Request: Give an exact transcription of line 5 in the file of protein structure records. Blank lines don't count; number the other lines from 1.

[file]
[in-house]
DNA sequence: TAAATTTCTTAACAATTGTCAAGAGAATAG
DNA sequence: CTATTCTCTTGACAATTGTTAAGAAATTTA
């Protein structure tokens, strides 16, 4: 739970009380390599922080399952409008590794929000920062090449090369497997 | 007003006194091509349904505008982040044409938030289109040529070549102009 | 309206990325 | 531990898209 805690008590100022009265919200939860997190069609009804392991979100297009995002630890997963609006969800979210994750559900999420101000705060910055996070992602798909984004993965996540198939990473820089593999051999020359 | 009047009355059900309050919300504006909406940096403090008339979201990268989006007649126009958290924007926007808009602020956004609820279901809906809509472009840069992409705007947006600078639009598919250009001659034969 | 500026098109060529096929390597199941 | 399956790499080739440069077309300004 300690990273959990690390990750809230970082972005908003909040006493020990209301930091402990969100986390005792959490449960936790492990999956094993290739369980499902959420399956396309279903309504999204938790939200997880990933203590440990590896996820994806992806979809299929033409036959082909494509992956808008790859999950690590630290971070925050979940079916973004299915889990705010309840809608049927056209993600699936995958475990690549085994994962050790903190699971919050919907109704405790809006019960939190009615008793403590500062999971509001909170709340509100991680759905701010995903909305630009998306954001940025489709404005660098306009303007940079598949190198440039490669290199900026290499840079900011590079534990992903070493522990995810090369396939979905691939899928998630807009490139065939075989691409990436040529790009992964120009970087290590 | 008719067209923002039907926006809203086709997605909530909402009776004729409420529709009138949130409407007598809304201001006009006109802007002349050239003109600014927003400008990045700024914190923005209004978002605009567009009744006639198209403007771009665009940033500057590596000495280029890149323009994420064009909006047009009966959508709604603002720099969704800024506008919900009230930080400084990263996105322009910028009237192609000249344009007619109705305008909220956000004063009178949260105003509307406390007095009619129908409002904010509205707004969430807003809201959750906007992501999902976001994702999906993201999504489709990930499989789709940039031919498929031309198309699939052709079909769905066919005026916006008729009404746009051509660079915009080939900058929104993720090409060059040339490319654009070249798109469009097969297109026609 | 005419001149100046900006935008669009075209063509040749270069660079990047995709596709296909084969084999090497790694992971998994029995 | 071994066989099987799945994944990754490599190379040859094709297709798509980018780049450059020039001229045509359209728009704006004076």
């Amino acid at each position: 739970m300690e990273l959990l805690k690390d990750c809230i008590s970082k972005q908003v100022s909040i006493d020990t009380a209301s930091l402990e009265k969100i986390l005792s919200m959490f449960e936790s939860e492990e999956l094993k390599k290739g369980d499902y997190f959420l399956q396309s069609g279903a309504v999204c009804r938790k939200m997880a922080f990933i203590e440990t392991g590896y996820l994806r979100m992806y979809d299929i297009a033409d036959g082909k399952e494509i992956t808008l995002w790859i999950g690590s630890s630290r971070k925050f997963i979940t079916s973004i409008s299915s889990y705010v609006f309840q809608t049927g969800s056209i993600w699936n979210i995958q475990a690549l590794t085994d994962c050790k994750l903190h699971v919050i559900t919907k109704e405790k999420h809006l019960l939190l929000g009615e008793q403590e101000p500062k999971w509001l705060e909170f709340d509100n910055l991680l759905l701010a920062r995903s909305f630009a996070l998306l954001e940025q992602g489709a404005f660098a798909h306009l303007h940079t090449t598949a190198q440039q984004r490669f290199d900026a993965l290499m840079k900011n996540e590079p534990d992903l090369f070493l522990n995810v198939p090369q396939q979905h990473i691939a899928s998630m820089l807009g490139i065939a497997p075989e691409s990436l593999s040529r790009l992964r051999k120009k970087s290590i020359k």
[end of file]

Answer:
């Amino acid at each position: 739970m300690e990273l959990l805690k690390d990750c809230i008590s970082k972005q908003v100022s909040i006493d020990t009380a209301s930091l402990e009265k969100i986390l005792s919200m959490f449960e936790s939860e492990e999956l094993k390599k290739g369980d499902y997190f959420l399956q396309s069609g279903a309504v999204c009804r938790k939200m997880a922080f990933i203590e440990t392991g590896y996820l994806r979100m992806y979809d299929i297009a033409d036959g082909k399952e494509i992956t808008l995002w790859i999950g690590s630890s630290r971070k925050f997963i979940t079916s973004i409008s299915s889990y705010v609006f309840q809608t049927g969800s056209i993600w699936n979210i995958q475990a690549l590794t085994d994962c050790k994750l903190h699971v919050i559900t919907k109704e405790k999420h809006l019960l939190l929000g009615e008793q403590e101000p500062k999971w509001l705060e909170f709340d509100n910055l991680l759905l701010a920062r995903s909305f630009a996070l998306l954001e940025q992602g489709a404005f660098a798909h306009l303007h940079t090449t598949a190198q440039q984004r490669f290199d900026a993965l290499m840079k900011n996540e590079p534990d992903l090369f070493l522990n995810v198939p090369q396939q979905h990473i691939a899928s998630m820089l807009g490139i065939a497997p075989e691409s990436l593999s040529r790009l992964r051999k120009k970087s290590i020359k």